It may appear confusing. Swansea & Quincy both seem like they would end with the sound of the word: "see" - despite their different spellings. They do not.
Now, Scituate is rarely pronounced correctly by non-natives. That's understandable. It's an old Native American word from the Wampanoag tribe meaning "cold brook." Who knew?
Barnstable is one that often throws people for a loop because, though it may seem an odd name for a town, most look at the name and assume the pronunciation is obvious. It is not.
We have many towns in Massachusetts that end with "ham." Rarely, do they sound as they look. But, don't assume they all sound different than their spellings. For instance, we've a town called Framingham. The end actually sounds just as it appears. Surprise! It's the start of the name that people often say incorrectly. It is a hard "a" at the beginning. It sounds like frame-ing-ham - not fram-ing-ham as I've heard it spoken by tourists.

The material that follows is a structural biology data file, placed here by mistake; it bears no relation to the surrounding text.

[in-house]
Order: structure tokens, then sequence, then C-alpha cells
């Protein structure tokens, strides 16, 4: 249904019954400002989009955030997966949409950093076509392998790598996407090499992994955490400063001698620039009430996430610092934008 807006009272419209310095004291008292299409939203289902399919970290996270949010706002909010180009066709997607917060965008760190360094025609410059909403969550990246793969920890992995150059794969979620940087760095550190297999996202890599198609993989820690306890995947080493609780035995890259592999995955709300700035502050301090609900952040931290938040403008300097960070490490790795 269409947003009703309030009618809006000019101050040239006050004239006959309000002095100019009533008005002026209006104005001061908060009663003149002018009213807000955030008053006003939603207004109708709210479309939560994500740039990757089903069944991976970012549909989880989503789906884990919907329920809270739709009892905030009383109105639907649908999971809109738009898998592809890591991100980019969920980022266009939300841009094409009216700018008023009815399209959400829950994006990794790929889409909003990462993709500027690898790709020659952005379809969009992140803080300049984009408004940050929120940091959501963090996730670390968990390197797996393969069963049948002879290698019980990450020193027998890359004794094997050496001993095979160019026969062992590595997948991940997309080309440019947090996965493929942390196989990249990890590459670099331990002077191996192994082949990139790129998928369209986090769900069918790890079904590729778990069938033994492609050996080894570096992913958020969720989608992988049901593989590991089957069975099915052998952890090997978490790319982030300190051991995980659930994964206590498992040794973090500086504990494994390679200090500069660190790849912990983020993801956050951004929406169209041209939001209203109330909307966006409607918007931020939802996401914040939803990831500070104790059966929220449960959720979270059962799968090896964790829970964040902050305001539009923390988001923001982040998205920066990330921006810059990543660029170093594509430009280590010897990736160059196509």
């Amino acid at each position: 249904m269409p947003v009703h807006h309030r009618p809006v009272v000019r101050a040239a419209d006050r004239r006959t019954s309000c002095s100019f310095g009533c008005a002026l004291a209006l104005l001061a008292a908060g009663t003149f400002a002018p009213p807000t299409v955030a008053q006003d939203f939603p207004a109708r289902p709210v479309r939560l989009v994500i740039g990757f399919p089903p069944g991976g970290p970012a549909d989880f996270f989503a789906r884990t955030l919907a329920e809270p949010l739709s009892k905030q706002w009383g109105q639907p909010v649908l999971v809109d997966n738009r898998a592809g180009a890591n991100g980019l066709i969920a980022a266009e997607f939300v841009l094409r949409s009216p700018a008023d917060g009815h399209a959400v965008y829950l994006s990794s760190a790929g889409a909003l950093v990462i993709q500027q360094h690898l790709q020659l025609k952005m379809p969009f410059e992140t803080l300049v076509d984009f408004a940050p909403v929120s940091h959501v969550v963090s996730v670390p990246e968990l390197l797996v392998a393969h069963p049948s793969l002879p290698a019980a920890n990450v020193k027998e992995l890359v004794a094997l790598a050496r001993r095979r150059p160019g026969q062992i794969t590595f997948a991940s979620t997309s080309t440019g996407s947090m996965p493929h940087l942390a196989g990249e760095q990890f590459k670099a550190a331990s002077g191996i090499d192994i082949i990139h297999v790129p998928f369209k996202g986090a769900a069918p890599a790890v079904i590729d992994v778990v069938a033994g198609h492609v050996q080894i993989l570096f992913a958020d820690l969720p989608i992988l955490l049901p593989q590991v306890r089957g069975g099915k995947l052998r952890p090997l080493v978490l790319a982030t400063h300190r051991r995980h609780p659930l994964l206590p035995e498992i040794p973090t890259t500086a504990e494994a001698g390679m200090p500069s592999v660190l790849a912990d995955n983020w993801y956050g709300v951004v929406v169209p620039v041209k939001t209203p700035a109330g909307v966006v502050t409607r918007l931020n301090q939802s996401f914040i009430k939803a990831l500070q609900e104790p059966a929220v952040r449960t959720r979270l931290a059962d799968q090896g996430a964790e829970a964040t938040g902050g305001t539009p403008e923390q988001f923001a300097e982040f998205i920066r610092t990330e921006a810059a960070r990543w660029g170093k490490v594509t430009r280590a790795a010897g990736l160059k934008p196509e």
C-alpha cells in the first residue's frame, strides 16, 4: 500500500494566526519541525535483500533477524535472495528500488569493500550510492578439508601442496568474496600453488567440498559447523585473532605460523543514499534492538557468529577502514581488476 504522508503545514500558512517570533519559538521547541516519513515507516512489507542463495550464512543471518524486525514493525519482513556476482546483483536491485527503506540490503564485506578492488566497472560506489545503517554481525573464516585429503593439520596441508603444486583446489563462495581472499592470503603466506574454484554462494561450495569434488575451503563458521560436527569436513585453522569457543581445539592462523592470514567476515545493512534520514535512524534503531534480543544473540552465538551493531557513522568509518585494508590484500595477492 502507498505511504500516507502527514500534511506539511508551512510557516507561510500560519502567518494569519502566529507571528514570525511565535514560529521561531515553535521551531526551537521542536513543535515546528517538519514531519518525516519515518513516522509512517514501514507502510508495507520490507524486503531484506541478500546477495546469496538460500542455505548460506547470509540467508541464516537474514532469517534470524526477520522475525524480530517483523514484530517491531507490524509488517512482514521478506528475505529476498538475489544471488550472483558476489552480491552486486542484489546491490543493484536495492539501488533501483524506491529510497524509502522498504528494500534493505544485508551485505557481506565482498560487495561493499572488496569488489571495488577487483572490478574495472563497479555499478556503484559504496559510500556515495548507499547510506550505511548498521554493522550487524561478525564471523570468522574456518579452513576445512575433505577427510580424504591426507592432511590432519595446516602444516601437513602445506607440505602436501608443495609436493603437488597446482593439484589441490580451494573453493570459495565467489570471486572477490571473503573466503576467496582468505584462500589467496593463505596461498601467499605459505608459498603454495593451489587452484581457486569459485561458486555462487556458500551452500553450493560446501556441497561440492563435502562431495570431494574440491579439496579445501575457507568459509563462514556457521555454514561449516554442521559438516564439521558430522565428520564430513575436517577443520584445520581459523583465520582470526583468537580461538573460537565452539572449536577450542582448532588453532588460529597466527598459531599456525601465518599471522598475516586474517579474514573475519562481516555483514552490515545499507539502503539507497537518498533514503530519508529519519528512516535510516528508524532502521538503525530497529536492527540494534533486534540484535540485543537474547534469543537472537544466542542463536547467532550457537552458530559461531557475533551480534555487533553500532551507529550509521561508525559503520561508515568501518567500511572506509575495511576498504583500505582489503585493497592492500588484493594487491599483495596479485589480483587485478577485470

In Scituate, we have a silent "c" at the start and an invisible "ch" in the middle. For Attleboro, we ignore the "l" and added an invisible "a." Yes, I know it can be confusing. I get it, I really do.
Worcester is the second largest city in New England. Only Boston tops it. Yet, It is almost never spoken correctly. It's even hard to write out the pronunciation! But, the visual is as close to accurate as you can get.
These are two easy ones. The general rule, though in Massachusetts there are always exceptions, when a word ends in "ord," we not only drop the "r" as we are so often wont to do, we also replace the "o" with and "i." Simple, right?